stitute for the lasso provoked. 

A big roundup is always a stirring scene, and 
there is no finer sport in the world than cutting out 
wild Texas cattle. Through the great sweltering, 
surging, many-coloured mob of animals a few 
cowboys were coolly and quietly winding their 
clever horses in and out at a walk, each man keenly 
intent on spotting the brands he was gathering. 
Others waited outside the herd, galloping this way 
and that after the unruly beasts they had separated 
from their companions and seeking to induce them 
to go quietly into the bunch for which they were 
destined. On all sides were flying cows and steers, 
racing ponies twisting and turning like greyhounds 
in the pursuit, cowboys leaning forward in the 
saddle, their hat-brims blown back as they rushed 
through the air. And once in a while, well to the 
8 



114 A GIRL FROM MEXICO 

outside, you might see a lasso untied from the 
saddle, whirled round the cowpuncher's head, flung 
skilfully over the horns or the heels of some unruly 
bullock, and the beast brought to the ground with 
a resounding thump. And wherever there was 
difficulty there was Ed sure to be, prompt in action, 
shrewd in counsel on a day like this Ed was at his 
best, and I forgot his failings in sheer admiration. 

Suddenly I became aware that over on the far 
side of the herd there was trouble. A big dun 
steer had gone on the warpath. Twice the cow- 
boy who was cutting out had brought him to his 
bunch, and twice he had broken away and rushed 
headlong back to the main herd. He had been 
raced and chased till his tongue hung out a foot 
and he was red hot and thirsty for blood. Nothing 
would turn him now and he was ready to drive 
those sharp horns of his deep into any horse or man 
that stood in his way. 

The cowboy got down his lasso and dashed up 
behind the big steer to rope and throw him. He 
threw and caught him, but with so large a loop that 
the rope settled back to his shoulders and no horse 
could possibly hold him. The steer broke away 
from him with the end of the lasso flying loose, 
maddening him more than ever. 

Then Bob Williams saw his opportunity. Whirl- 
ing the bolas round and round his head, he put 
Darky to his full speed behind the frantic animal, 
and with a throw of the arm like that of a slinger 
he sent them circling through the air after him.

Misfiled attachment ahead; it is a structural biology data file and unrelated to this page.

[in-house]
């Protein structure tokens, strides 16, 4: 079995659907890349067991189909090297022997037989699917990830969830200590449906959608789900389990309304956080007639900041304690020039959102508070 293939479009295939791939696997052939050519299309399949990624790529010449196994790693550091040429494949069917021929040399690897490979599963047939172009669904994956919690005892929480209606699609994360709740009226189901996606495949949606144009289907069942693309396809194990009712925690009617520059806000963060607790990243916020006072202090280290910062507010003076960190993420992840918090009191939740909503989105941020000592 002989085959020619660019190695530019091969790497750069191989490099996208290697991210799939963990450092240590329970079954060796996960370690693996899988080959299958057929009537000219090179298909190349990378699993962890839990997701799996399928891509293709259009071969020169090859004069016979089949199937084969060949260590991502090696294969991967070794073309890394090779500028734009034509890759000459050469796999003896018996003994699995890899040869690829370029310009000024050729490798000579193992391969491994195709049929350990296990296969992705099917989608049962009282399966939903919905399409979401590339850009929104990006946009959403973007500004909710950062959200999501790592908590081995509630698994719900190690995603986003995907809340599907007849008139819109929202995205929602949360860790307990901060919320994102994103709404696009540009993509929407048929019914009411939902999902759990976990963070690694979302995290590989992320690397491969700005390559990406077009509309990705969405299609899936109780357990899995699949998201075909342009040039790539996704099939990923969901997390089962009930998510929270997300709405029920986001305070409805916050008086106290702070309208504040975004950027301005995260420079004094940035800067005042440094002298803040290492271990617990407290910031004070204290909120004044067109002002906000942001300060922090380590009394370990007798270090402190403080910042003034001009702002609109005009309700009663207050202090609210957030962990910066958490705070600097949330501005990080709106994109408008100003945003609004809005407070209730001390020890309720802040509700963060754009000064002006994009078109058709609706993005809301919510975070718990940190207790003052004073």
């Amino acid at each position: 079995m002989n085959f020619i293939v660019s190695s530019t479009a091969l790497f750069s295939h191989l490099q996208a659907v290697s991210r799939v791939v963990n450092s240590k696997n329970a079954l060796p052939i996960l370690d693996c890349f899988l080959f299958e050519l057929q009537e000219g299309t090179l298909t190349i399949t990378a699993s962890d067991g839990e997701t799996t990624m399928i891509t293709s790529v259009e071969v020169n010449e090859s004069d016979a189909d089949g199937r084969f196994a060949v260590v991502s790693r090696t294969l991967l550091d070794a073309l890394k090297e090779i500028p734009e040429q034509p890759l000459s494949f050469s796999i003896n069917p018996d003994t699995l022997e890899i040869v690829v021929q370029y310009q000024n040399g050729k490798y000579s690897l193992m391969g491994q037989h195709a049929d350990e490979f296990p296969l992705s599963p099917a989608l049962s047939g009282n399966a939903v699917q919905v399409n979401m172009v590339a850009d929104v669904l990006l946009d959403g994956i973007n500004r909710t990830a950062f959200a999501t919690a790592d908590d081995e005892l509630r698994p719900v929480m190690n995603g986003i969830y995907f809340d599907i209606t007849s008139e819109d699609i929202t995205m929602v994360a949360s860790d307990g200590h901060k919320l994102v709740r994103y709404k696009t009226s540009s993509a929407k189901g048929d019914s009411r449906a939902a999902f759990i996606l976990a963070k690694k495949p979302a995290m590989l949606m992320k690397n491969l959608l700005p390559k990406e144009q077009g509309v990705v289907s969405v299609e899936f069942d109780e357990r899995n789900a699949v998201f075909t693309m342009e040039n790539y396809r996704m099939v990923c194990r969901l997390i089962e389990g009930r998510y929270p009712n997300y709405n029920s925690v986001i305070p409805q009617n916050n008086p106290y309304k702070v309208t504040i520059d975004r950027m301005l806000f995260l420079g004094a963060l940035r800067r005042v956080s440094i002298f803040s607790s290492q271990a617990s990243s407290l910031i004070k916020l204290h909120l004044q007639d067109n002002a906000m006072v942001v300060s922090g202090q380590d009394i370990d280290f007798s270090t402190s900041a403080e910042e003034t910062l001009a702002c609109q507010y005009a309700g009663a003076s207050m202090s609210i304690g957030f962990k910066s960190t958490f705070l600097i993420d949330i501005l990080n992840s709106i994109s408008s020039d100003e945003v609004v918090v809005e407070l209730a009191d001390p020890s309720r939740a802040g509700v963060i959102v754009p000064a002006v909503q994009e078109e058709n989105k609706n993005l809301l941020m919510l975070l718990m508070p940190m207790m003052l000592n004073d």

WHAT HAPPENED AT WATERHOLES 115 

But he overshot his mark and the triple balls, in- 
stead of entangling the animal's legs, caught his 
horns and the cords lapped themselves round and 
round their base, the heavy stones at the end bang- 
ing hard against his nose and eyes. Shaking his 
head with a wild bellow of affright the infuriated 
steer plunged back into the main herd ; his frantic 
terror communicated itself on the instant to them. 
One mighty roar went up to heaven from the whole 
body of them at once, and they started. The dull 
thunder of thousands of galloping hoofs burst upon 
my ears, and in a moment the great mass of cattle 
swept down upon us like a flood. 

It was a stampede, and Ed and I were in front 
of it. Our own little band of cattle was instantly 
swallowed up in the rush, and away we went with 
them, our ponies racing in the very forefront at 
top speed. Ed's nerve was all right. 

" Stay with 'em, boys," I heard his strong voice 
shout out. " Stay with 'em, if you die a- trying." 

It was an awful sight. A mob of near two thou- 
sand animals, bellowing with terror, seeing nothing, 
heeding nothing, feeling nothing but the one 
frantic overmastering desire to save themselves by 
headlong flight from the imagined danger behind 
them. Remorseless as an avalanche, resistless as 
Niagara, they poured onward, and woe betide 
aught that lies in their path. 

But our ponies were swift and stout, and Ed and 
I trusted to them to keep their feet as we galloped 
headlong in the van, while near us rode three or 



116 A GIRL FROM MEXICO 

four of the men who had been on our side of the 
herd when they started. With shouts and cries, 
the strange, half-animal cries with which cattlemen 
talk to their cattle, we strove incessantly to pacify 
them and calm their terror. The thunder of the 
myriad hoofs close behind us half drowned our calls, 
but even through that roar the human voice might 
make its influence felt. 

On, on we rushed, a whirlwind of dust and noise 
following in our rear, the noise of motherless calves